Accompliceby Rupert Holmes. Directed by Stephen Rothman.
Reviewed by J. Peter Bergman
"Humor, Janet, or at least my half-ditch effort!"
Janet’s husband, Derek, is a nasty piece of work, at least as portrayed by Hal - the author and director of his own play, written for his wife Erica who is playing the lead and producing the show. A comedy-thriller, this play within a play, that is meant to be funny turns ultimately into a harsh takedown of one human spirit and even that is funny, or tragic, or sensational, or something just as good. Or not. Everything depends upon the title figure, the accomplice in whichever scheme you choose to believe in or not believe in as the case may be.
Author Rupert Holmes, best known for his 1987 musical play, "The Mystery of Edwin Drood," and for his 56 episode TV series for AMC, "Remember WENN" about a 1930's radio station, and for his work on the final Kander and Ebb musical, "Curtains" in 2007. In a few weeks his latest play with Tonya Pinkins, Lee Sellars, Tom Skerritt, and Ashley Williams opens on Broadway at the Richard Rodgers Theater: "A Time to Kill" based on the John Gresham novel.
Accomplice opened in 1990, Holmes’ second show on Broadway and only lasted a scant seventy-five performances with Jason Alexander, Pamela Brull, and Michael McKean. Maybe it was just a wrong cast or perhaps it was the plot which is so convoluted that I cannot recount it here, but it didn’t attract an audience which the current production at Shakespeare and Company certainly did on opening night when there wasn’t a seat in the house, nor a dry eye in the seats. Some cried because laughter was just too exhausting, some because a beloved character was being betrayed by associates. But either way, or just combine them, this is a show you cannot help laugh through and also cannot resist loving.
The cast, listed in the program, is from the high end of this company’s roster: Jonathan Croy, Elizabeth Aspenlieder, Jason Asprey and newcomer Annie Considine, locally grown and just terrific. Even the understudy list is impressive for this run: Kate Abbruzzese, Dana Harrison, Josh Aaron McCabe, Andy Talen. Any one of these people could be main company at any time. With luck you will see exactly who you are supposed to see, but let no announcement of a replacement deter you. They’re all worth the money!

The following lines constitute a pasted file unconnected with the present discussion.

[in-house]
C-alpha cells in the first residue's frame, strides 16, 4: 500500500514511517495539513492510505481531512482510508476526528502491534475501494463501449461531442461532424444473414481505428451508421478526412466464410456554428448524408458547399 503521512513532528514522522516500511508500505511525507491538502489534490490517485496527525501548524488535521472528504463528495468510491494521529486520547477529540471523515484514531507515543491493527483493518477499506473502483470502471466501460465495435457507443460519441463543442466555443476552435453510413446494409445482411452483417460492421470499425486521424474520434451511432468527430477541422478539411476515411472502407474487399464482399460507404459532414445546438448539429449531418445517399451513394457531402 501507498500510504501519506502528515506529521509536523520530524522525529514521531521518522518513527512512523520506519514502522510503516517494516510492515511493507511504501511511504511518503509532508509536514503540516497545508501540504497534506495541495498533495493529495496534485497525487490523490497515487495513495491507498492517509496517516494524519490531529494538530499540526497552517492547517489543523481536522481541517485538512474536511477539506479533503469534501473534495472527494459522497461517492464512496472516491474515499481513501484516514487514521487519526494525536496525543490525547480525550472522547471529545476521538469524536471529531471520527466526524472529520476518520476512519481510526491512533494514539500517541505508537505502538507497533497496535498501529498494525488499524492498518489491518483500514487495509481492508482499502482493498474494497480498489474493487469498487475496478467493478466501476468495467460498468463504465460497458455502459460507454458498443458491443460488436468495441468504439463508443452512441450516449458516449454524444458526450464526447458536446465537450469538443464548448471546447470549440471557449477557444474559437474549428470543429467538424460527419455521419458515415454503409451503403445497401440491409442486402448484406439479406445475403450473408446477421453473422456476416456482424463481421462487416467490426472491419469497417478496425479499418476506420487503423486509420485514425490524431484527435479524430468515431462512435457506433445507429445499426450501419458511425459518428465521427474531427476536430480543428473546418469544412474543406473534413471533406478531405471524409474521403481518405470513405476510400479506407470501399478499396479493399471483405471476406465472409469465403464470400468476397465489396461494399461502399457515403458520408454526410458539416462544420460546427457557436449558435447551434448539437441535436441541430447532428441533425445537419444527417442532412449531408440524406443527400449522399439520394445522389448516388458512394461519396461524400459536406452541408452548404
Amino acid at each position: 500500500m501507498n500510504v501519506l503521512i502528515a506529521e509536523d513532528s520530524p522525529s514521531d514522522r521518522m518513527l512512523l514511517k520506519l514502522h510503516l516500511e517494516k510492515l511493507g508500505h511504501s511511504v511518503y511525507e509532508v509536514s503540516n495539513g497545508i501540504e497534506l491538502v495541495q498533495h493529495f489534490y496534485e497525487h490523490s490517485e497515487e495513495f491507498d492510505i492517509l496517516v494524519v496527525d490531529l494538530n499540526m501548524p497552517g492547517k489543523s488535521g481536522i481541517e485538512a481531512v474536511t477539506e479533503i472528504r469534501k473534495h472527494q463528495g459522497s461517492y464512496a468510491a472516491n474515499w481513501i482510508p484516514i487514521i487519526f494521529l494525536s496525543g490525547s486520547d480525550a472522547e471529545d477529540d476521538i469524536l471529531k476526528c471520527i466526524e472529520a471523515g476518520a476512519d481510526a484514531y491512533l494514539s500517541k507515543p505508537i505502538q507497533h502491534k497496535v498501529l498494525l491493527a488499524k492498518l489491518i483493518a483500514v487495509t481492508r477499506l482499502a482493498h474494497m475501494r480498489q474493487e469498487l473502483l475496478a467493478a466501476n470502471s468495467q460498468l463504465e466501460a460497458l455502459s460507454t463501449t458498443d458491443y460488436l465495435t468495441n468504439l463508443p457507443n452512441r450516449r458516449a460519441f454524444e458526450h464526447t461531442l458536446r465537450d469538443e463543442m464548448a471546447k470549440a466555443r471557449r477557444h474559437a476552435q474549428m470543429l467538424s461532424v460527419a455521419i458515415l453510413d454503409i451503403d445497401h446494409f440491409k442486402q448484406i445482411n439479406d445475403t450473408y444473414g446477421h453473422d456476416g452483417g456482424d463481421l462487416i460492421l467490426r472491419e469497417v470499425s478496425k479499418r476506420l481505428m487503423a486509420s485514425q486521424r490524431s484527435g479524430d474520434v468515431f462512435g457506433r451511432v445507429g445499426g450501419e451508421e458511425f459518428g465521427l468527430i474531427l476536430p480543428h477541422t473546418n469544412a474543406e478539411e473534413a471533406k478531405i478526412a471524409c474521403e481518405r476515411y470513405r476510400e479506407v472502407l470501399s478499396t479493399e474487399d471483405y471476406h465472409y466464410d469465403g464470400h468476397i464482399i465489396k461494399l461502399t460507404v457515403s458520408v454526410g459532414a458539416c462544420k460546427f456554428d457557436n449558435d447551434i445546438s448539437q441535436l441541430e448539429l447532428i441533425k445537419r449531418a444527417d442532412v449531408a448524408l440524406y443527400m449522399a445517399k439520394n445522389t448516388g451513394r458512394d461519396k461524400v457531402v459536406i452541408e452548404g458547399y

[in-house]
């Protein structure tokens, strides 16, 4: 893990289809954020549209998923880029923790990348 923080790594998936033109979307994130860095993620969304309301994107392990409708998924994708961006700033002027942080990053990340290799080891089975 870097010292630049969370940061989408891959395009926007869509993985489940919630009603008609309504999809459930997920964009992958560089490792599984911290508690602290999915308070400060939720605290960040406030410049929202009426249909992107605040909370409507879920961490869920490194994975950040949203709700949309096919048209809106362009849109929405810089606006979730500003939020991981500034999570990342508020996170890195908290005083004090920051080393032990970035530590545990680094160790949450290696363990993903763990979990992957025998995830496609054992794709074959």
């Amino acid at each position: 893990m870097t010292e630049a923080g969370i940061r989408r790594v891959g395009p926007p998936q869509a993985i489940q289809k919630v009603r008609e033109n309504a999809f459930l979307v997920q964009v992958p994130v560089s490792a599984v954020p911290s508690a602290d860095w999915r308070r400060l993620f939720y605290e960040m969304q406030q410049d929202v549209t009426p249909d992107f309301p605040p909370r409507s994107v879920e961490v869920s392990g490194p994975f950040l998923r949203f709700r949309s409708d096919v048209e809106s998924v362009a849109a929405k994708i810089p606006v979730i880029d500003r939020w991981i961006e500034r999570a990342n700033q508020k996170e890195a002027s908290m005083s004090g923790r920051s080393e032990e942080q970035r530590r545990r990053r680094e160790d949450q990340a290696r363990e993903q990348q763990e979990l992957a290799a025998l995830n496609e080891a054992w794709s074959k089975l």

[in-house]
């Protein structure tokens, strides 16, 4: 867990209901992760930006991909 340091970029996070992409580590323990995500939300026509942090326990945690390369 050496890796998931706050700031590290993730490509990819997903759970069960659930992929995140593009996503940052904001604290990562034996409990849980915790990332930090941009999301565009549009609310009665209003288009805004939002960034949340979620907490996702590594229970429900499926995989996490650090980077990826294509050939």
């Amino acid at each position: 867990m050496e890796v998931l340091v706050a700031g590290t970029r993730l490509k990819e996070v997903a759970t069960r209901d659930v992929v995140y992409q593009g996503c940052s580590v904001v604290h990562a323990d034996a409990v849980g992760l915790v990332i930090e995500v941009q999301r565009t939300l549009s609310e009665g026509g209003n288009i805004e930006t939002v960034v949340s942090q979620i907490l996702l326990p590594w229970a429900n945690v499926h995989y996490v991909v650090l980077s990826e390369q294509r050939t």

The company has assigned a first-rate team of professionals to dress the stage of the Elayne P. Bernstein Theatre including Patrick Brennan to design the sets, Esther Van Eek to design the costumes, James W. Bilnoski to design the lights, Ian Sturgess Milliken to design the sound and write incidental music, and a company favorite, Tom Rindge, to be the production manager. This team makes the most of each of their special moments on this stage and you will be amazed at the range of talent displayed here.
What is this play about? Well, it is a mystery play naturally. There are murders, attempted murders, implied murders, rehearsed murders, fake murders, real murders, dead men walking, dead women springing up, theatrical murder weapons, real murder weapons, knives, guns, powders, tonics, gin, tequila, scotch and diet soda in the mixture along with stage blood, cigarettes, nooses, hide-a-beds, red panties, black lace bras, black leather, straight-back chairs, easy chairs, scripts, telephones, books, recording devices, rain, sunshine, and even a bit of moonshine backstage I’m sure. Yes, this is play about murder, a mystery play that takes you to levels of convivial congenial co-dependence that will shake the complacency right out of you.
As Hal says to almost everyone at some point in this play "you play the title role." The accomplice in Accomplice is the last person standing and if you wait long enough in this show there is bound to be a standing ovation as well. Director Stephen Rothman brings a wealth of experience with this play into this production and the outcome is a generous helping of good humor (though not the ice cream) slathered about the most familiar sight on any Shakespeare and Company stage - the finely wrought legs of Elizabeth Aspenlieder, long may she remain in this show and no understudies here please.
Opening nights can be tough on the actors in a show like this and the tiny flubs of lines or action that I heard and saw may never occur again, but if they do this is a company of professionals who can sop up, like thick gravy, any mistake and just move forward. As for newcomer Annie Considine, let this be the beginning of a happy relationship with this company to be followed by many, many wonderful roles for her. Though her role of Melinda may not be the one she cherishes, her career will take off like a Harley, I am certain.
This is one of those plays that no reviewer, no critic can do justice to in just about seven hundred words. It would take a book to totally master the twists and turns of plot here, to give Rupert Holmes work its due. Suffice it to say that missing an opportunity to watch the inner workings of a diabolically clever mind would be a mistake. You will want to go back and see it again, to see where the clues are hidden, to find where, exactly, things alter and shift. And who knows you might see one of the understudies like McCabe whose past performances have been delightful, just like the quartet of star players who are supposed to populate this play. All I can say after two and a half hours of this quizzical mystery thriller comedy is "Bravi!" That’s the plural.
Elizabeth Aspenlieder; photo: Enrico Spada
Jason Asprey; photo: Enrico Spada
Annie Considine; photo: Enrico Spada
Accomplice plays at the Elayne P. Bernstein Theatre on the Shakespeare and Company campus at 70 Kemble Street in Lenox, Massachusetts through November 10. Call the box office at 413-637-3353 for information and tickets, or go on line at www.shakespeare.org.